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Plight of Hindu Widows

The treatment meted out to widows by certain section of Hindu society is appalling. The life of a widow in rural India is nothing short of dreadfulness. So much has been written about this aspect. It is high time the Hindu society took up the issue of widows.

Certain societies in India have changed during the past 60 years. A classic example is the Hindu society in Kerala. Primary education has done a world of good here. Remarriage is no longer a problem in Kerala. Hindu society should take lessons from Kerala. A reformation should take place within the Hindu society.

The story of India's widows by Dheera Sujan is an eye opener.
“My mother became a widow at the age of 37. Soon after, she packed up her children and her belongings and left India for a job in Australia. 40 years later, her family still hasn't really recovered from losing us, and I think she's never stopped feeling guilty for leaving them. 
When I asked her why she'd made such a drastic move at a time when women just didn't do that kind of thing, she replied simply that she didn't want to be a widow in India.” 
There are more than 40 million widows in India - 10 percent of the country's female population. And for the majority of these women, life is what some have described as a "living sati", a reference to the now outlawed practice of widow burning.

Only 28 percent of the widows in India are eligible for pensions, and of that number, less than 11 percent actually receive the payments to which they're entitled. If a woman is not financially independent, she's at the mercy of her in laws and her parents. And if they don't have the will or the resources to take care of her and her children, she's on her own.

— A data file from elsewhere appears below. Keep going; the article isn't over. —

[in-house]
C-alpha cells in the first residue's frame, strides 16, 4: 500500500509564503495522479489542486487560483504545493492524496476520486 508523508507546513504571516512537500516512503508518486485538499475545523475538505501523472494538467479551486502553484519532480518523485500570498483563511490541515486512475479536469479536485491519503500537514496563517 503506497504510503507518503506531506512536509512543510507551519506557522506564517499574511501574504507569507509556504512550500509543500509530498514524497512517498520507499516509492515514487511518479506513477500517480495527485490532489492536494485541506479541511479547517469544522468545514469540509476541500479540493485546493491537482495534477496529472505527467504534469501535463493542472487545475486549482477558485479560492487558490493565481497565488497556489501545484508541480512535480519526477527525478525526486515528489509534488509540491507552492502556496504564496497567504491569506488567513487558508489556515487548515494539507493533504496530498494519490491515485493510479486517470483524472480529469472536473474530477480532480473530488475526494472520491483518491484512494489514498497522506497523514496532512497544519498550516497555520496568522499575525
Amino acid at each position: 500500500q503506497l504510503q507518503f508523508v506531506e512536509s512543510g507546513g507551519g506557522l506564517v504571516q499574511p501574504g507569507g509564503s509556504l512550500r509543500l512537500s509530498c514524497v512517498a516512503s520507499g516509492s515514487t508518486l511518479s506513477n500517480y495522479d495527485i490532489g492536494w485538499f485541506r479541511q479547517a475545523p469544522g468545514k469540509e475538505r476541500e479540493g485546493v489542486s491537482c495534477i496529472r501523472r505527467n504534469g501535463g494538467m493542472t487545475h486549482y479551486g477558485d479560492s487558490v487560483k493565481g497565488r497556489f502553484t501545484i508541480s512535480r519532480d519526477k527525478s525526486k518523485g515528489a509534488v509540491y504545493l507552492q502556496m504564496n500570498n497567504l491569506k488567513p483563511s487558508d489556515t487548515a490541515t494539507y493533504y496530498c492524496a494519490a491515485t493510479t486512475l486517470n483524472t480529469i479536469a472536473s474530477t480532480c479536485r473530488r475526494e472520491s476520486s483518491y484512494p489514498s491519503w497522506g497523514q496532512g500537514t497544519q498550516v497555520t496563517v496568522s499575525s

Hindu widows especially are faced with a battery of societal taboos; the general rule of thumb is that the higher their caste, the more restrictions widows face. Traditionally when a man dies, his widow is expected to renounce all earthly pleasures.

Widows should no longer look attractive, and are expected to wear only simple white saris for the rest of their lives. On news of their husband's death, they break their bangles and can no longer wear jewellery or use sindhoor - the red powder women wear in their parting and on their foreheads to denote their married status.

An orthodox widow may be expected to cut her hair or even shave her head. A widow from the south of the country may not even be able to wear a blouse under her sari.

Dheera Sujan is talking about an issue, which every human being should listen. You can listen to the article or read it here - A life of Ashes - Story of India's widows Dheera Sujan 

Just listening and discussing is not going to be of any good. We should do something to mitigate the suffering of the Indian Widows. They are our mothers. A land cursed by these mothers will never prosper.